The paper’s annual budget is $100,000, which barely covers expenses. Some staff members get commissions or straight pay for their labor,# but Cummings survives on his savings. “My family was kind enough to die in the appropriate order and to leave me some money,” he says. “I also have a cushion from money I earned at Saint Anne’s and in advertising.” He occupies the same old apartment on Central and has no health insurance. “I worked out a deal with a clinic up on Madison Street, that if they find nothing serious wrong with me, I’d let them cure me.”

The Voice seems to have had its clearest impact in the west-side public schools. The schools are distribution points, and Cummings gives them heavy coverage, which is focused on positive developments such as Local School Council doings, teacher awards, and test-score gains. “Brad’s here all the time,” says Gloria Archbold, principal of Leland Elementary in South Austin. “He’s the writer, photographer, and delivery boy, and he’s usually on the run. He was here last year for Kwanza and again in September for a celebration over our IGAP scores going up. When the paper comes out, we hand it out to the staff and leave it on the parent table. You pick it up, and you can get a feel for the schools in the area.”

Last year Cummings and Steve Sewall, a community activist who’s best known for his campaign to get more media coverage of education issues, tried to start student newspapers at six west-side high schools with Board of Education backing. But only Marshall High School, which has no regular student paper, was interested. With six weeks left in the school year, Cummings and Sewall helped a group of students hammer out a pub#lication. “These kids weren’t ones with the best grades necessarily,” says Cummings. “Did they have problems? Yeah. But they still had their heads screwed on straight, and they threw themselves into this project because they saw the relevance of the paper.” The 16-page Keepin’ It Real was crammed with articles, poetry, and photos, and it delighted both the Marshall administration and its student writers and editors. “It gave us a chance to express what we know and put it in the paper,” says student editor Vanchel Thomas.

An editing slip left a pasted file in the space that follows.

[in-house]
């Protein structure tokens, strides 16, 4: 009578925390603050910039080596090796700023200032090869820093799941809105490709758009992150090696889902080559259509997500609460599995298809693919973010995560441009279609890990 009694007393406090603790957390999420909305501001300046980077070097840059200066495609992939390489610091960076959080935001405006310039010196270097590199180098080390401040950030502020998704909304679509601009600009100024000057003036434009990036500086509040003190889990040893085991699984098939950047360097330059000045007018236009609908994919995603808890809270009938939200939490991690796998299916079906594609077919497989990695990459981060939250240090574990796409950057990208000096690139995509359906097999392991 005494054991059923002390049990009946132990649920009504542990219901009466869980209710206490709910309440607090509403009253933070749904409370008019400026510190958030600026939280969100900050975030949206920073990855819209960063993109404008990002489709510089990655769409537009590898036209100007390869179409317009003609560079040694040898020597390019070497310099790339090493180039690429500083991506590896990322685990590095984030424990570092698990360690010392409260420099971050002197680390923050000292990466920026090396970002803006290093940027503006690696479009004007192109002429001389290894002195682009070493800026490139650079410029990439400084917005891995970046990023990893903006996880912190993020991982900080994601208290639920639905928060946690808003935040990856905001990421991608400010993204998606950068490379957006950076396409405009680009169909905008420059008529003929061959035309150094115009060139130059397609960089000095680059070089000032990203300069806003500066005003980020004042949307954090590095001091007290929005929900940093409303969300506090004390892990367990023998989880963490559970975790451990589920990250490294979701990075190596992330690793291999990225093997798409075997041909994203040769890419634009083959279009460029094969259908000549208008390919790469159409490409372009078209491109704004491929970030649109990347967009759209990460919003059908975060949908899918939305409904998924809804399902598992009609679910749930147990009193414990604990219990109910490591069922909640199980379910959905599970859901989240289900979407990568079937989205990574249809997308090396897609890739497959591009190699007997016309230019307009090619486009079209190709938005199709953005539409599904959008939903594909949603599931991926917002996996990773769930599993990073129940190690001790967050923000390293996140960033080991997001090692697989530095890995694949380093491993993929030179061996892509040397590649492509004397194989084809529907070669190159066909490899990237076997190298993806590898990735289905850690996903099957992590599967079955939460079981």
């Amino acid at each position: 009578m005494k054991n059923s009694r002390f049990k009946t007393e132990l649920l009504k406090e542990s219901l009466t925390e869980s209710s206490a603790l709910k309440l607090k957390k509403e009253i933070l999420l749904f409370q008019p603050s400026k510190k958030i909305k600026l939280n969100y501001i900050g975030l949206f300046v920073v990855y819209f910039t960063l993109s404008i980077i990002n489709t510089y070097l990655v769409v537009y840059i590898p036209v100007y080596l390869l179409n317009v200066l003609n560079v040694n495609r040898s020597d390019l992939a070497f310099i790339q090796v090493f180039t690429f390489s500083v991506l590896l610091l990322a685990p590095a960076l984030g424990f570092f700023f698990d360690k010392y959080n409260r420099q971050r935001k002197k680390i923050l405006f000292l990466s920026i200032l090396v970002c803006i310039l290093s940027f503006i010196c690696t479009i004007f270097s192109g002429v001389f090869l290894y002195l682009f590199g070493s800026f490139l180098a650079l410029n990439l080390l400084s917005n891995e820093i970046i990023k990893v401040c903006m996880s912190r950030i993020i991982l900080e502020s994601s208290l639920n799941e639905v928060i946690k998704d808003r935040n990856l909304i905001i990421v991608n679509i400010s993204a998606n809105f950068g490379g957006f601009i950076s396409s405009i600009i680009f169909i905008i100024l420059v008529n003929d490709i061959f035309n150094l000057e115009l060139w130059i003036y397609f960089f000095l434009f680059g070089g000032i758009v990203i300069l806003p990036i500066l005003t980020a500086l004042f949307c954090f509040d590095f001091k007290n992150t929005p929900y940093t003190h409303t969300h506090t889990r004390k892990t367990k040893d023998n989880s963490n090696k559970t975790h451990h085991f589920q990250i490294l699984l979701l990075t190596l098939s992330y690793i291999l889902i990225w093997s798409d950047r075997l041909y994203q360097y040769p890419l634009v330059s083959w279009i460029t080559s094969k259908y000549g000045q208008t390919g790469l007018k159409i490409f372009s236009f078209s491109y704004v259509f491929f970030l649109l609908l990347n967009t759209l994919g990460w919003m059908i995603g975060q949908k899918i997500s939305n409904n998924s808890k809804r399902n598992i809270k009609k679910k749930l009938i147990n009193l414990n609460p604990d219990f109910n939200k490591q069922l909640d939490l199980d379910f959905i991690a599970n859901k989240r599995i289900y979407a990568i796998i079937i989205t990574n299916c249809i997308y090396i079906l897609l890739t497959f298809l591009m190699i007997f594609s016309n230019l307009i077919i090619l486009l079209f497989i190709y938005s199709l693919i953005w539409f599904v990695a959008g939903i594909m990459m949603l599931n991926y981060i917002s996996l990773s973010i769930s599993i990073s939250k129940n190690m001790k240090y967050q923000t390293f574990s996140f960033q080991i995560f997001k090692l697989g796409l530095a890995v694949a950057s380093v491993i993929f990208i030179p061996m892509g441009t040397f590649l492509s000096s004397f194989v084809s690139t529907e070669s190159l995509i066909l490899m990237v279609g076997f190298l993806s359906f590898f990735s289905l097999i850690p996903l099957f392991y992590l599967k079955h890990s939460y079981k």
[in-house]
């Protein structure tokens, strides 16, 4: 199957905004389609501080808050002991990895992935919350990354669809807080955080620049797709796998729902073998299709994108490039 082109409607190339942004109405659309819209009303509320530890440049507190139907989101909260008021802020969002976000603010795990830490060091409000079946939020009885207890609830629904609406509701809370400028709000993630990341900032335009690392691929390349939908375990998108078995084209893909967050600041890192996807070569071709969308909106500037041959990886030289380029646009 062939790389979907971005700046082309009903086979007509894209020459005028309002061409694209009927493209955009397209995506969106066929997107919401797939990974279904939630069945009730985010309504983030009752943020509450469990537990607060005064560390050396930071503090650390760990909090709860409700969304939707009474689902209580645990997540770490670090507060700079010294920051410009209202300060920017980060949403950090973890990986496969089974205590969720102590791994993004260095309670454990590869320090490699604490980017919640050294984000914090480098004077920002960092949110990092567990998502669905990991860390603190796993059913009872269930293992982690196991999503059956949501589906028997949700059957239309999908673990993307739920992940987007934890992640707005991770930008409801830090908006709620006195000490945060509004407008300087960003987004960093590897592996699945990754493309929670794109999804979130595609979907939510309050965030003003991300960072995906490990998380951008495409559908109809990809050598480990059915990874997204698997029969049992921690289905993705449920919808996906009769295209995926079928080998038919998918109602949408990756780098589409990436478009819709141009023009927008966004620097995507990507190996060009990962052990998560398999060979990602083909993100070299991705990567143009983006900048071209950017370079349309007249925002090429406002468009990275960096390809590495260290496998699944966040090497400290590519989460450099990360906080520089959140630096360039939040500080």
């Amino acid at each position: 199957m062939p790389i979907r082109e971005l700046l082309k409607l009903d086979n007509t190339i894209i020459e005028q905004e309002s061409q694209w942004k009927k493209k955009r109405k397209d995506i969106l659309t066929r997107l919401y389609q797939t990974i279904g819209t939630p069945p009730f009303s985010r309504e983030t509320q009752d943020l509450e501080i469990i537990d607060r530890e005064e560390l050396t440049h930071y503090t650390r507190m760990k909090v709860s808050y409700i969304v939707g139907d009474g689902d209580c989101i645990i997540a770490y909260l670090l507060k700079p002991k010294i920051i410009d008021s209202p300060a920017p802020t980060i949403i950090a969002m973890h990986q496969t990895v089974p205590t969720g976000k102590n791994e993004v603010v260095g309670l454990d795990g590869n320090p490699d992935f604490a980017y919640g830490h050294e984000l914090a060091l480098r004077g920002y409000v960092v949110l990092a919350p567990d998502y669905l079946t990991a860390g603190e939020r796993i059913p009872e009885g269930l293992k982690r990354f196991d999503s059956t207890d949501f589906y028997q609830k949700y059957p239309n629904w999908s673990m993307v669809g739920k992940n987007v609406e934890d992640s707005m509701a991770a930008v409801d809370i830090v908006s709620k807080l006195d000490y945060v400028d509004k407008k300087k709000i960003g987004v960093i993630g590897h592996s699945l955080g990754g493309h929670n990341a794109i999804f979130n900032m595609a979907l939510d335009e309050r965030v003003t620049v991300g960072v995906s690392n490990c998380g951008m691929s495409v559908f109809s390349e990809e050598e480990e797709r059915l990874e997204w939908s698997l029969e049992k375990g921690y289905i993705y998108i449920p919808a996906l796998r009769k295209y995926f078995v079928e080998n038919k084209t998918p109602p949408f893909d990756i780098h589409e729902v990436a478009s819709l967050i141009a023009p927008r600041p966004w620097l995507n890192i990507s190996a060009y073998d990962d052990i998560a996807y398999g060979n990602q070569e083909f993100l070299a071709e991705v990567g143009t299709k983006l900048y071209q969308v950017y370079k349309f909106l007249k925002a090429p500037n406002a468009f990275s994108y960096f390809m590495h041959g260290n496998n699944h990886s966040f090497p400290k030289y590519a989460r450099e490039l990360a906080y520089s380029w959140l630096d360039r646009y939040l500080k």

Cummings has also tried to establish bonds with Chicago TV stations and daily papers. “They can get a story out and get action better than we can,” he insists, so he forks over tips and referrals to reporters who call him up. He doesn’t see why the larger outlets won’t work with the Voice on stories, arguing that the dailies and the TV stations pay increasing lip service to public journalism with their community forums and ombudsmen who are supposed to make them more responsive to their audiences. But that kind of cooperation strikes the big players as odd. “Neighborhood newspapers are out to eat us for lunch, and they do a good job of just that,” says George Langford, the Chicago Tribune’s ombudsman. “From our standpoint, they are major competition.”